4. Spread the paste on plastic wrap; place piece of fish upside down on the paste; wrap. Keep chilled until service.

5. Place fish in pan, vegetable crust up; add white wine, shallots, and stock, so that it is 1/2″ deep; cover with parchment paper. Bake at 350 degrees F, until slightly underdone; remove the fish and place on rack on sheet pan.

6. Reduce the liquid by 2/3. Swirl butter in.

7. Serve fish in soup bowl, with boiled potato and the broth. Garnish with chopped parsley.

Serves 4. — Recipe courtesy of Chef Cynthia Stowers, The Art Institute of Washington

Warm Chocolate Tart
1 9″ Pate Sucree shell, prebaked
3/4 cup heavy cream
1/2 cup milk
8 oz. dark chocolate, chopped
1 egg

1. Preheat oven to 320 degrees F

2. Combine cream and milk in a pot; bring to boil. Place chocolate in a bowl; pour the hot liquid over the chocolate and whisk to combine.

3. In a small bowl, lightly beat the egg. When the chocolate mixture has cooled slightly, whisk in the egg. Pour into tart shell and bake in oven for 6 minutes. Cool on wire rack. Serve warm.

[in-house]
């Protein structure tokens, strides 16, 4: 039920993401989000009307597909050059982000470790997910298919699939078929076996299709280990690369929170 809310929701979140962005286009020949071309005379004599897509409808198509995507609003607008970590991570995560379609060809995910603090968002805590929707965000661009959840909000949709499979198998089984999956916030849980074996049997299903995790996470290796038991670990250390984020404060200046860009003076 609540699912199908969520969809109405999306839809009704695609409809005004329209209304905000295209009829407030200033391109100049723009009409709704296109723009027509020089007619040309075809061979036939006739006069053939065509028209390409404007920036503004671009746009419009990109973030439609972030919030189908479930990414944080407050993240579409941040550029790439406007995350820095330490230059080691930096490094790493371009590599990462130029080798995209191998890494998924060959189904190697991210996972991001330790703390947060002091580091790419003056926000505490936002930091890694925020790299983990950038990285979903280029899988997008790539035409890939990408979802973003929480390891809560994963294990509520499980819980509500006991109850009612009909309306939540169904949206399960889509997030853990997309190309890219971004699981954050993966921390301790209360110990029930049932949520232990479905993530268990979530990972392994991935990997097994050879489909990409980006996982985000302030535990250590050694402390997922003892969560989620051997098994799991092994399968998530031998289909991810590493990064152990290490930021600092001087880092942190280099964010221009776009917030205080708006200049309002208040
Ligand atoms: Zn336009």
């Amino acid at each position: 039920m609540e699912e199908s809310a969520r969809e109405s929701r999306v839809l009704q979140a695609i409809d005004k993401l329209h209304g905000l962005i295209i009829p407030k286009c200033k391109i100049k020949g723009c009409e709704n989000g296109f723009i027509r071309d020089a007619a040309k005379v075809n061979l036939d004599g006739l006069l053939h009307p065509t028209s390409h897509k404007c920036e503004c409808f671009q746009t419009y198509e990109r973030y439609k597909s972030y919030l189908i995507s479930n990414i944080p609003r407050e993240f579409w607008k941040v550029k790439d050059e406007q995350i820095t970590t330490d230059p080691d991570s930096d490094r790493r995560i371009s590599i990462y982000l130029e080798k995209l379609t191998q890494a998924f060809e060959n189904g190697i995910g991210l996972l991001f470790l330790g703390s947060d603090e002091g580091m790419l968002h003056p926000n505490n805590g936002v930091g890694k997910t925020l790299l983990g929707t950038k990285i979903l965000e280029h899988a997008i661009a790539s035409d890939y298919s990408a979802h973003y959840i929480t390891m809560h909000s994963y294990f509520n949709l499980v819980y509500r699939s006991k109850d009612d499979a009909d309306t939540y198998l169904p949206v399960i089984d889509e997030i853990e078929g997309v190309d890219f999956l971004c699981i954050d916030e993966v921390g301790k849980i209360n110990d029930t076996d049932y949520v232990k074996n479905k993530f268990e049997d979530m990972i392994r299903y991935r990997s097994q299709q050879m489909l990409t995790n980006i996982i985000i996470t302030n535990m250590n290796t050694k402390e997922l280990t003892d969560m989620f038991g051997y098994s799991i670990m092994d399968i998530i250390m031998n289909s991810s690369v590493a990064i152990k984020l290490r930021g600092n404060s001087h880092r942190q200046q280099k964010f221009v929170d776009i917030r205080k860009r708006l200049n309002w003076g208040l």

— Recipe courtesy of Chef Cynthia Stowers, The Art Institute of Washington

Pate Sucree
9 tablespoons unsalted butter, room temp.
1 cup plus 1 tablespoon 10X sugar
1-3/4 cup flour
Pinch of salt
1 egg

1. Preheat the oven to 325 F, if the recipe calls for a prebaked pate sucree shell.

2. Place the butter in the food processor and blend until smooth. Sift together the sugar, flour and salt, and add to the butter. Add the egg and process until the mass forms a ball of dough. Do not overmix. Remove dough from machine, cover with plastic wrap, and refrigerate for at least 2 hours.

3. Dust a work surface with flour and roll the dough to a thickness of 3 mm in the shape of a rectangle. Roll dough onto the rolling pin and unroll over the buttered tart molds. Shape the dough within the molds and cut off the excess dough. Prick dough with a fork.

4. Chill the shells and reserve until needed or bake the shells in the oven for 10 minutes, or until done. When they are done, they should have little or no color. Cool on a wire rack.

— Recipe courtesy of Chef Cynthia Stowers, The Art Institute of Washington